As the death of Muammar Gaddafi spread rapidly through news announcements and grainy videos, streets across Libya swelled with hundreds of thousands emerging in celebration. Amid the cheers and chants, celebratory gunfire crackled and the black, green and red of the restored Libyan flag, a symbol of newfound emancipation, was omnipresent. Gaddafi’s death has brought a real feeling of optimism to the majority of Libyans who feel the weight of decades of dictatorship has finally been lifted and the country and its people are on the cusp of realising their full potential.
Meanwhile 3,000 miles to the south, outside the vast Muammar Gaddafi Mosque in Kampala, evening was approaching and the atmosphere could not have been more different. A crowd of close to 30,000 had gathered in memorial and the mood was sombre, even angry. One speaker, Sheikh Amir Mutyaba wept as he described Gaddafi as a hero, and to many in Uganda and throughout Africa he is just this: a hero whose largesse supported the poor and who sought to strengthen African unity and independence. His government oversaw Libyan funds building roads throughout the continent and financing the African Union. There can be no doubt about the fact that he was a driving force in the region, and he came to be regarded by Africans as one of their own. Indeed, it is perhaps due to this well cultivated image of an independent African leader that there has been such upset amongst many at the nature of his death.
“I am touched by how he died” said Malian musician Manny Ansar, “Love him or not, we must recognise that this is one of the greatest African leaders who influenced several generations, including mine.”
His ability to keep Libya independent from western influence was greatly respected by a number of African leaders and heads of state. Some might find such an observation odd given how his own people were treated if they attempted any independent political thought of their own that subverted Gaddafi’s mantra. Yet in the words of Ugandan President Yoweri Museveni speaking in September, “whatever his faults, (Gaddafi) is a true nationalist. I prefer nationalists to puppets of foreign interests.” Such independence coupled with his regular benevolent projects, won Gaddafi much support in the region. A symbol of his support amongst the African leadership was vividly manifested in the failed AU attempt to broker a ceasefire between the strengthening NTC and Gaddafi’s forces in April. The proposed ceasefire aimed to maintain Gaddafi’s power in Tripoli, a position that incensed some to the point of attacking the African dignitaries’ car as it left negotiations in Benghazi. One official commented that support for Gaddafi was obvious as many on the continent “owed him favours”, and to forget this would be duplicitous. The African Union also refused to recognize the NTC as the legitimate government of Libya until as late as last month; if Gaddafi had sought to make friends in Africa, it is clear he had succeeded.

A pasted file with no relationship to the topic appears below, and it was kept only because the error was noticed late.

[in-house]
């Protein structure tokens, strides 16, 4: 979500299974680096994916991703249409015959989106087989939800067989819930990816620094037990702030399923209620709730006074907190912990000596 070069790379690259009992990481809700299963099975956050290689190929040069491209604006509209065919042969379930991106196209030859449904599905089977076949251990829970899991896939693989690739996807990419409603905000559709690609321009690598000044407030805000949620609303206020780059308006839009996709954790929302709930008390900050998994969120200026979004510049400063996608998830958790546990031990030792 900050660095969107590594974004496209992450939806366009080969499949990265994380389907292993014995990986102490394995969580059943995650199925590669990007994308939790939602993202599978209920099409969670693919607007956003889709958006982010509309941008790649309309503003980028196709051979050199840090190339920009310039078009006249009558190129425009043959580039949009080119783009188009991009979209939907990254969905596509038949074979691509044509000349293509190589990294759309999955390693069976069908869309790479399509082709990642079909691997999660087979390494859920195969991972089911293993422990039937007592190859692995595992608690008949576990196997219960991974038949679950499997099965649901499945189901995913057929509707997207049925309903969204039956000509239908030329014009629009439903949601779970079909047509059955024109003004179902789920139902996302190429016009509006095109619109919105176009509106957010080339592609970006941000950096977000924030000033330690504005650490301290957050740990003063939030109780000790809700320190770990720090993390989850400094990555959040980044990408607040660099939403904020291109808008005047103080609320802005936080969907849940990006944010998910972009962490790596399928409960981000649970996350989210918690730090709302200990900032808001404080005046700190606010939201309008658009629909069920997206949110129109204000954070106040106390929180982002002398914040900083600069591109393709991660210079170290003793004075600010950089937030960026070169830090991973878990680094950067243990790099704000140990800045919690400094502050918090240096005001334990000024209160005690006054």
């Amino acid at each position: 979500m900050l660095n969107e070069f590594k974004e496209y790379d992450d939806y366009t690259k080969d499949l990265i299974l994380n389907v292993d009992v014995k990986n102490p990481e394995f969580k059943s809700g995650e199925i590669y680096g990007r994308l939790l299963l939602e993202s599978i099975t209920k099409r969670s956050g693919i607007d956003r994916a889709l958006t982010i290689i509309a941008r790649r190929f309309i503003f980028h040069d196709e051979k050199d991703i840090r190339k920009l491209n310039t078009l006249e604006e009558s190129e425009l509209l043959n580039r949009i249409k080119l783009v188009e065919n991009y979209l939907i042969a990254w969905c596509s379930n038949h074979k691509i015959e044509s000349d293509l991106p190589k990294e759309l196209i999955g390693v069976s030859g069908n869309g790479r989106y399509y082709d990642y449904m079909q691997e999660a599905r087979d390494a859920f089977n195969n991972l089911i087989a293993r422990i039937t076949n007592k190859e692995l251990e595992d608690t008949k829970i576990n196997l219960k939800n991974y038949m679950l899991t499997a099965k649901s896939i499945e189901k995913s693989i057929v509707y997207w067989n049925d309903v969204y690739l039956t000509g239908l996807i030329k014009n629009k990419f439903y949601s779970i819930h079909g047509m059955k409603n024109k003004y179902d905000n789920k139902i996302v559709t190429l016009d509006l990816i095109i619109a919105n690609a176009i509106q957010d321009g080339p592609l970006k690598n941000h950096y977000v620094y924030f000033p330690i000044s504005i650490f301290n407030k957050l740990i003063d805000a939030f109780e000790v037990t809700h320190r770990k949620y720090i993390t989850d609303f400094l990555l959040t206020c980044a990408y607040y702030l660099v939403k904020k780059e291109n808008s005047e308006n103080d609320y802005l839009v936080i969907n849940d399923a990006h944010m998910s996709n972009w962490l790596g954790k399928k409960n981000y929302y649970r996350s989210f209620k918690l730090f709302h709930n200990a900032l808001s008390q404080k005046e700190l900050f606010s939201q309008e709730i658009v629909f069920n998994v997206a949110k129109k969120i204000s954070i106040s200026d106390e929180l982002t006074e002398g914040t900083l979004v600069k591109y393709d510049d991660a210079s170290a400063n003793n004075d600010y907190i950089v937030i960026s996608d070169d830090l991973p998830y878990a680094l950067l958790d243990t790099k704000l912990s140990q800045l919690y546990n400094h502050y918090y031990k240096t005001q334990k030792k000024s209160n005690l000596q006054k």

However, it would be absurd to imply that Gaddafi’s cash injections and building projects on the continent were in any way motiveless. It is important to remember that his focal concentration on pan-African affairs arrived, unsurprisingly, swiftly after the failure of his pan-Arab dream. After all it is easier to buy influence with oil dollars in Africa than in the oil-rich Middle East. Many have commented that his actions on the continent have been paradoxical; bankrolling Nelson Mandela’s 1994 campaign in South Africa’s first democratic elections whilst maintaining a violent authoritarian dictatorship at home, building infrastructure in poor areas of the continent whilst fuelling bloody civil war and unrest in others. He won a reputation on foreign state visits for throwing money into the streets as his cavalcade passed by, yet those ordinary people who smiled and cheered at his generosity were the same sort of ordinary Africans who were having their arms hacked off by machete blades wielded by Gaddafi-funded RUF in Sierra Leone.
I do not necessarily see the paradox; personal influence was always Gaddafi’s game; African interests were not at his heart, unless of course they went hand in hand with his own interests. African affairs are multiplicitous and extremely complex, and Gaddafi was well attuned to them. To gain influence, he read the situation adeptly and sometimes used carrot, sometimes stick. The means was unimportant, only the end mattered. Without him, Africa has lost a driving force for both good and ill; he affected the lives of millions, countless for bad but also many for good, and for this reason he will always have his defenders. It is ironic that whilst Gaddafi’s dream of a unified Africa will die with him, many African nations can be safer in the hope of a stable future without him.